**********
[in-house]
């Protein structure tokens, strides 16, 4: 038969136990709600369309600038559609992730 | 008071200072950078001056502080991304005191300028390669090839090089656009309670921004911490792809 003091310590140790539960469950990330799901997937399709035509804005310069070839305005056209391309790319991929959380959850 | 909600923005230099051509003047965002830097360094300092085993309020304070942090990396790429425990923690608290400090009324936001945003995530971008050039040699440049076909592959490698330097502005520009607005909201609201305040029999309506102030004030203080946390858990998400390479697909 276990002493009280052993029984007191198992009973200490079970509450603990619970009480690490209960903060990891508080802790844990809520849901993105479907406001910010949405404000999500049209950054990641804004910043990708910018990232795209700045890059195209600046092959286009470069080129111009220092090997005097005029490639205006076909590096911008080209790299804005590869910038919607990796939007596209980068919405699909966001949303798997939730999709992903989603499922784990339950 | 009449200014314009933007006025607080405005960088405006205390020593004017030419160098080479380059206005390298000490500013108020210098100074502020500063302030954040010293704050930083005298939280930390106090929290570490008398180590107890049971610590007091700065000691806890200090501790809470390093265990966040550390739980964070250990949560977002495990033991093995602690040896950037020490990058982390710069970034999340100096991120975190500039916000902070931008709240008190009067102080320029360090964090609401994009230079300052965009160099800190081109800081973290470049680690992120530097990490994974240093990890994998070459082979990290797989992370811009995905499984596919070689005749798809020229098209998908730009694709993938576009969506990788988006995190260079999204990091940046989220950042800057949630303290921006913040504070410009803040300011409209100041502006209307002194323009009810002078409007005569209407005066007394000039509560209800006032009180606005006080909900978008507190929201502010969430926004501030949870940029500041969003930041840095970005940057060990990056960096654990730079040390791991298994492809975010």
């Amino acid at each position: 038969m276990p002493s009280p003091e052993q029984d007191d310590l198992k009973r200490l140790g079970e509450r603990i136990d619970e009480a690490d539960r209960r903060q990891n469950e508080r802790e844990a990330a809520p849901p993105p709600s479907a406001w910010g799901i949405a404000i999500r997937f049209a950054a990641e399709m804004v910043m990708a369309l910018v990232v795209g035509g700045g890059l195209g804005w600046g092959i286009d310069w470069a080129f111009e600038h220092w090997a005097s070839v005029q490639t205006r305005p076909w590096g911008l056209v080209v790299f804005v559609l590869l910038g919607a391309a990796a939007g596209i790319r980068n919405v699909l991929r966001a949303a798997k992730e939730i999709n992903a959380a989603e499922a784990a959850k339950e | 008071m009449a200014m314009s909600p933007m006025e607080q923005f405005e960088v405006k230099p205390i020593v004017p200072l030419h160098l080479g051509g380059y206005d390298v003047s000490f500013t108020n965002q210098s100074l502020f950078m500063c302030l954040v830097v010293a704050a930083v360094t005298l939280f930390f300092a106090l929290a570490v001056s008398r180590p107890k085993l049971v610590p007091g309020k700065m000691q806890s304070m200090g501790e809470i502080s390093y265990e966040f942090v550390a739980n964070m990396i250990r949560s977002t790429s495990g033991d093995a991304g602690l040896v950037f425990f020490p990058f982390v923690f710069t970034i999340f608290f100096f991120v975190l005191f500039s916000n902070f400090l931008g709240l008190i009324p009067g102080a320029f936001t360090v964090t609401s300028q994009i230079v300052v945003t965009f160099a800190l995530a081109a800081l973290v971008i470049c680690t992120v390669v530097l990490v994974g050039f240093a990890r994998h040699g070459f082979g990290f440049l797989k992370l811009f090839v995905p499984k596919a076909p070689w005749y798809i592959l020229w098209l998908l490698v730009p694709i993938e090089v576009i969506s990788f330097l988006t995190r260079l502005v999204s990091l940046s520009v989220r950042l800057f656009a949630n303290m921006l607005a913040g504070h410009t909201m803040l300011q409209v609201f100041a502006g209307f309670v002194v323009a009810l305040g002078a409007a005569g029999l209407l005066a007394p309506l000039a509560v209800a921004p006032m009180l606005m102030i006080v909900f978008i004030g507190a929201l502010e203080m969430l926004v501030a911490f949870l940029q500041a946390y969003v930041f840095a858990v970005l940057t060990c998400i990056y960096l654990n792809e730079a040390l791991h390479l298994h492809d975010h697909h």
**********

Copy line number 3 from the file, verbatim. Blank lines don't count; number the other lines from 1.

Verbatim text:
């Amino acid at each position: 038969m276990p002493s009280p003091e052993q029984d007191d310590l198992k009973r200490l140790g079970e509450r603990i136990d619970e009480a690490d539960r209960r903060q990891n469950e508080r802790e844990a990330a809520p849901p993105p709600s479907a406001w910010g799901i949405a404000i999500r997937f049209a950054a990641e399709m804004v910043m990708a369309l910018v990232v795209g035509g700045g890059l195209g804005w600046g092959i286009d310069w470069a080129f111009e600038h220092w090997a005097s070839v005029q490639t205006r305005p076909w590096g911008l056209v080209v790299f804005v559609l590869l910038g919607a391309a990796a939007g596209i790319r980068n919405v699909l991929r966001a949303a798997k992730e939730i999709n992903a959380a989603e499922a784990a959850k339950e | 008071m009449a200014m314009s909600p933007m006025e607080q923005f405005e960088v405006k230099p205390i020593v004017p200072l030419h160098l080479g051509g380059y206005d390298v003047s000490f500013t108020n965002q210098s100074l502020f950078m500063c302030l954040v830097v010293a704050a930083v360094t005298l939280f930390f300092a106090l929290a570490v001056s008398r180590p107890k085993l049971v610590p007091g309020k700065m000691q806890s304070m200090g501790e809470i502080s390093y265990e966040f942090v550390a739980n964070m990396i250990r949560s977002t790429s495990g033991d093995a991304g602690l040896v950037f425990f020490p990058f982390v923690f710069t970034i999340f608290f100096f991120v975190l005191f500039s916000n902070f400090l931008g709240l008190i009324p009067g102080a320029f936001t360090v964090t609401s300028q994009i230079v300052v945003t965009f160099a800190l995530a081109a800081l973290v971008i470049c680690t992120v390669v530097l990490v994974g050039f240093a990890r994998h040699g070459f082979g990290f440049l797989k992370l811009f090839v995905p499984k596919a076909p070689w005749y798809i592959l020229w098209l998908l490698v730009p694709i993938e090089v576009i969506s990788f330097l988006t995190r260079l502005v999204s990091l940046s520009v989220r950042l800057f656009a949630n303290m921006l607005a913040g504070h410009t909201m803040l300011q409209v609201f100041a502006g209307f309670v002194v323009a009810l305040g002078a409007a005569g029999l209407l005066a007394p309506l000039a509560v209800a921004p006032m009180l606005m102030i006080v909900f978008i004030g507190a929201l502010e203080m969430l926004v501030a911490f949870l940029q500041a946390y969003v930041f840095a858990v970005l940057t060990c998400i990056y960096l654990n792809e730079a040390l791991h390479l298994h492809d975010h697909h």